•  13
    Physics, Structure, and Reality
    Oxford University Press. 2021.
    Jill North offers answers to questions at the heart of the project of interpreting physics. How do we figure out the nature of the world from a mathematically formulated theory? What do we infer about the world when a physical theory can be mathematically formulated in different ways? The notion of structure is crucial to North's answers.
  •  54
    A new approach to the relational‐substantival debate
    Oxford Studies in Metaphysics 11 3-43. 2018.
    We should see the debate over the existence of spacetime as a debate about the fundamentality of spatiotemporal structure to the physical world. This is a non-traditional conception of the debate, which captures the spirit of the traditional one. At the same time, it clarifies the point of contention between opposing views and offsets worries that the dispute is stagnant or non-substantive. It also unearths a novel argument for substantivalism, given current physics. Even so, that conclusion can…Read more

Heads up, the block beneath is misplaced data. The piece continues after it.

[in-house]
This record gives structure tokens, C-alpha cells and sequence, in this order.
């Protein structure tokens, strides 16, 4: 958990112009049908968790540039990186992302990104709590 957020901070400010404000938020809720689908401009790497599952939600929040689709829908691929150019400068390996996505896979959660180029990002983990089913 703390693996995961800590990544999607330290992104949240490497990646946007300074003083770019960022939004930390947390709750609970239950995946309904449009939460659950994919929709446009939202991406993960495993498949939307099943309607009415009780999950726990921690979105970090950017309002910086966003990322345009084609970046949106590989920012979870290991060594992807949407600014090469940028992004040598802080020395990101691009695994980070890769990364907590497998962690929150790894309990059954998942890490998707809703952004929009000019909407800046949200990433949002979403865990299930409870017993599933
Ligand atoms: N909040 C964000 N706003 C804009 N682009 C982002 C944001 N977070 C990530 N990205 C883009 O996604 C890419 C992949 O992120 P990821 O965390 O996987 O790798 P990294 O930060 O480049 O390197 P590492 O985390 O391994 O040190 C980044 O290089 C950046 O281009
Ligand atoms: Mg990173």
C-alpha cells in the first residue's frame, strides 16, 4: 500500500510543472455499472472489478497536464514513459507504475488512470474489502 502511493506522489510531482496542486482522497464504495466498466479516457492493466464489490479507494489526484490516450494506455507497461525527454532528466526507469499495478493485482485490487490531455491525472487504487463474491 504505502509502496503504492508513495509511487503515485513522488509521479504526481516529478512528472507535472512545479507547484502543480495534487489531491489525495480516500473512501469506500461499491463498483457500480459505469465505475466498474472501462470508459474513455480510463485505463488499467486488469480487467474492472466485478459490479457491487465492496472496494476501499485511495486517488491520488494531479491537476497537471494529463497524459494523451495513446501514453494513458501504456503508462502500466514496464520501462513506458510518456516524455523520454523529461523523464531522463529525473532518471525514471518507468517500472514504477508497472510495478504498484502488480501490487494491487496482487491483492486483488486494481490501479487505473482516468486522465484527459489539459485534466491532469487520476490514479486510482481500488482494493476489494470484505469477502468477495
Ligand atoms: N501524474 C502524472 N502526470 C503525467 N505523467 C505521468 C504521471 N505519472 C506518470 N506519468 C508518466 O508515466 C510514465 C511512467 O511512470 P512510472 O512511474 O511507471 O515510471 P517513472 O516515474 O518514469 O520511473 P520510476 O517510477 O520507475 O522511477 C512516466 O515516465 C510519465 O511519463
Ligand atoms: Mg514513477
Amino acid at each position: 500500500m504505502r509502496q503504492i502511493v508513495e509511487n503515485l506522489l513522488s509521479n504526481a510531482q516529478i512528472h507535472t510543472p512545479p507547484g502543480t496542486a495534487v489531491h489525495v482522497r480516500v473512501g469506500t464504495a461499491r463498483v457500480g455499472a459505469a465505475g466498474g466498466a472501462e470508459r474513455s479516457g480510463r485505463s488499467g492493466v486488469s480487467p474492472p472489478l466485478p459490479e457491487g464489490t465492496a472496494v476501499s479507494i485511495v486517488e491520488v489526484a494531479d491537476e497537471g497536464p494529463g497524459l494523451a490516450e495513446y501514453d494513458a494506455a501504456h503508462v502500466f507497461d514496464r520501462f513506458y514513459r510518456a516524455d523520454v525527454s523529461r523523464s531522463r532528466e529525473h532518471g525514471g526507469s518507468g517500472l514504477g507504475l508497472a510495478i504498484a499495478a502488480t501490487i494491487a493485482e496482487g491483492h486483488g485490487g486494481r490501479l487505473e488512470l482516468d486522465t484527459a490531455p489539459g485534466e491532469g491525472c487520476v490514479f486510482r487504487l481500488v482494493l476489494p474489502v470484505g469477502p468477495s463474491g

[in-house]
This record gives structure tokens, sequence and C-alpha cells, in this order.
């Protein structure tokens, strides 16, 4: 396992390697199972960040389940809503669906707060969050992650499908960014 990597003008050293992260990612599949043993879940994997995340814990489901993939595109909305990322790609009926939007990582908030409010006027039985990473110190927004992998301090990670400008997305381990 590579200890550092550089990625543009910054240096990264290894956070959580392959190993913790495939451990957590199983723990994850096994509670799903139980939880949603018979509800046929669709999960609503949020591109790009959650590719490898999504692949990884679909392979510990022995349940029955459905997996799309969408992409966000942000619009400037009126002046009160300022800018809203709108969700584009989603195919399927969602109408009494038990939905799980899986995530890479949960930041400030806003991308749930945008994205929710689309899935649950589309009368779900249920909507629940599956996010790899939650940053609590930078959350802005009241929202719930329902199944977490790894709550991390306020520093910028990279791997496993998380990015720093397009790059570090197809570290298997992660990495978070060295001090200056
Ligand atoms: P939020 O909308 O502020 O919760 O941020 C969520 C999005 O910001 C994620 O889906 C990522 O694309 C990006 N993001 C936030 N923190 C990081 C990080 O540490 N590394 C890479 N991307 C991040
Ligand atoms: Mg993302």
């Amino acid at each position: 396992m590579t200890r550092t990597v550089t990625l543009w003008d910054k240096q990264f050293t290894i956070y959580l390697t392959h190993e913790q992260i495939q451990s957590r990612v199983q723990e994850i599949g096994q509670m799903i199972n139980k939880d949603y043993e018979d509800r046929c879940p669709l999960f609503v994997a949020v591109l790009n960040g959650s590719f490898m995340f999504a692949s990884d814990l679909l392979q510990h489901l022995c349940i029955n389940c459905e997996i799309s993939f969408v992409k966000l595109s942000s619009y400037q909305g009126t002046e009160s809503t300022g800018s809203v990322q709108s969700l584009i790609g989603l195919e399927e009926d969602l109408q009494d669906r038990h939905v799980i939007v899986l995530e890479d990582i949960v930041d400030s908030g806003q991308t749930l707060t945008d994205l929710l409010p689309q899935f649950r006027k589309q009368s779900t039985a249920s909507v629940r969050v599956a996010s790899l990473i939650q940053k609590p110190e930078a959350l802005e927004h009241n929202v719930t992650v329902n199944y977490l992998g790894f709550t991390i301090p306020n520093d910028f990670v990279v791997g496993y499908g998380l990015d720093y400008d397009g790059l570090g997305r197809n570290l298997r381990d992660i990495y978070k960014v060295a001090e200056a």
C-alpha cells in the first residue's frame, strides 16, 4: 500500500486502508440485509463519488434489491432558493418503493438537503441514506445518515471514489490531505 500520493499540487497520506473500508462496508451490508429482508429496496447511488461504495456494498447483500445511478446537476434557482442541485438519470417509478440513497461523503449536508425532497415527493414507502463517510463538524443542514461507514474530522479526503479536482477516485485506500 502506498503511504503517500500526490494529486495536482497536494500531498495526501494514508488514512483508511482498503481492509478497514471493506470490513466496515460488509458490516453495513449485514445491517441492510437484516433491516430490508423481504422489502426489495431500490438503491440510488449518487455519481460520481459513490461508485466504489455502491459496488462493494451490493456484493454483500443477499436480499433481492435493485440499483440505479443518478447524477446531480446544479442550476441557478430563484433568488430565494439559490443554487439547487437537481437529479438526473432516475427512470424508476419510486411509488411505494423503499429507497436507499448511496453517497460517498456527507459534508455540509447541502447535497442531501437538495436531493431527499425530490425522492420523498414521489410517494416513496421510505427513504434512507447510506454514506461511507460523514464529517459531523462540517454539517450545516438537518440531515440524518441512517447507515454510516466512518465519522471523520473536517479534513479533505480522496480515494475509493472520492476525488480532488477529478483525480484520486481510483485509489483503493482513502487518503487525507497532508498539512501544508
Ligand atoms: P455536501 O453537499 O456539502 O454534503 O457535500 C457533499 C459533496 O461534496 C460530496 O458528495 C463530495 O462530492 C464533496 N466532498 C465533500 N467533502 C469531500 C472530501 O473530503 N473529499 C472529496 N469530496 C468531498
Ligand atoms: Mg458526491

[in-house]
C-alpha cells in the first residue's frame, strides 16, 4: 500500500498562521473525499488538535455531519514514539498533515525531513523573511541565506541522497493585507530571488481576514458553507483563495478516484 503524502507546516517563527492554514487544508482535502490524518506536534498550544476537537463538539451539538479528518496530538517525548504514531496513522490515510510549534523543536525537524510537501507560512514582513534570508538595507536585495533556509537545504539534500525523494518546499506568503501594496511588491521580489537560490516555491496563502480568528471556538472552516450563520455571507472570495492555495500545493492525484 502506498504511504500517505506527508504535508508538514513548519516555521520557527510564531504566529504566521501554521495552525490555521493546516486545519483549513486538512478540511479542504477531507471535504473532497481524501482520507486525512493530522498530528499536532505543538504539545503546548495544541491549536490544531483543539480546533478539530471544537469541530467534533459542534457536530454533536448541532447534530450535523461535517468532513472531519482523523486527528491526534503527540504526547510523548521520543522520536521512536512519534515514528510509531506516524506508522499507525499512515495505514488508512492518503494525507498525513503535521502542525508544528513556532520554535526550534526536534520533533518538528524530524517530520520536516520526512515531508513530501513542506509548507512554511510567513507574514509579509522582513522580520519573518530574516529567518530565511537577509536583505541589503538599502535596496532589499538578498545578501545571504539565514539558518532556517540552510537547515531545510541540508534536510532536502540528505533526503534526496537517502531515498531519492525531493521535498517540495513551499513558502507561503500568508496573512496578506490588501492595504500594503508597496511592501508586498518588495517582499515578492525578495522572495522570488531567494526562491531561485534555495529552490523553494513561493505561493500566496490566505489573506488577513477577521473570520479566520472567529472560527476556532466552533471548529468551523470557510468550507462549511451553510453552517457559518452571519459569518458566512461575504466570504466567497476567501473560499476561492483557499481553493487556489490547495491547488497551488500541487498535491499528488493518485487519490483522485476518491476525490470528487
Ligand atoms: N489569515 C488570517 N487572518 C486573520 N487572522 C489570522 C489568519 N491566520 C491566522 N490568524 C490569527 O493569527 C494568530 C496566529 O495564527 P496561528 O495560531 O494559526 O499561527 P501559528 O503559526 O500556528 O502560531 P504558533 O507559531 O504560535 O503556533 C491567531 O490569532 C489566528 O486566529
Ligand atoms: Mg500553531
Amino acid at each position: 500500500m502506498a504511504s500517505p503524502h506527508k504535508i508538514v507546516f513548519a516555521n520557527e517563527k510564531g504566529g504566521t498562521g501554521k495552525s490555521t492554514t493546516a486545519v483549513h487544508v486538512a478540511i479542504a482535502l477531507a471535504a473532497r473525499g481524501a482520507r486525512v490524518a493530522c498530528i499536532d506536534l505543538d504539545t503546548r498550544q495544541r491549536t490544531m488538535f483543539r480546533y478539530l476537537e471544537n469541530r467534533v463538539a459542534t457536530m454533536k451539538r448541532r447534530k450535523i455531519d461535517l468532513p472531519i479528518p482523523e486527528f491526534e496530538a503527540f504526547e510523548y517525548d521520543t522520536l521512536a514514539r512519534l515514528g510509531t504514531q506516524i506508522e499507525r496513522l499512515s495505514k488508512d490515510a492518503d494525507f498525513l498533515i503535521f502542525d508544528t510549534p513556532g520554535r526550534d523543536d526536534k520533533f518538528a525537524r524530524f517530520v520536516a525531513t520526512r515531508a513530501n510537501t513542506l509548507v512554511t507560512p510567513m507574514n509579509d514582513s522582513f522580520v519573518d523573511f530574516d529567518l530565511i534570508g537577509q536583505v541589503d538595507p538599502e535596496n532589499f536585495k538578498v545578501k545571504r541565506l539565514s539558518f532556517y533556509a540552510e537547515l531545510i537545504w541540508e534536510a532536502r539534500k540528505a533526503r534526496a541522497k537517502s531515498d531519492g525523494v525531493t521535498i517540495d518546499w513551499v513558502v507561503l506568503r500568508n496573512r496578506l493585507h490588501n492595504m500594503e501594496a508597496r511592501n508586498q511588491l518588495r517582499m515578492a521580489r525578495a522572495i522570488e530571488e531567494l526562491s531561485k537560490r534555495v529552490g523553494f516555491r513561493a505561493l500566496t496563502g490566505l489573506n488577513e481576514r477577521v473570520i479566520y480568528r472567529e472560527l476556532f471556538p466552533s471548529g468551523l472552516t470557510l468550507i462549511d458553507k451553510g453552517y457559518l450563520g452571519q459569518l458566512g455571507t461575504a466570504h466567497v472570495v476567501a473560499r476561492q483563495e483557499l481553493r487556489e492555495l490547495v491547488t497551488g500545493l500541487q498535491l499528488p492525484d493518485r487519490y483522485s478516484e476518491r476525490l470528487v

•  64
    This book is a stimulating and engaging discussion of philosophical issues in the foundations of classical electromagnetism. In the rst half, Frisch argues against the standard conception of the theory as consistent and local. The second half is devoted to the puzzle of the arrow of radiation: the fact that waves behave asymmetrically in time, though the laws governing their evolution are temporally symmetric. The book is worthwhile for anyone interested in understanding the physical theory of e…Read more
  •  173
    Geometric Possibility (review)
    Philosophical Review 122 (3): 522-525. 2013.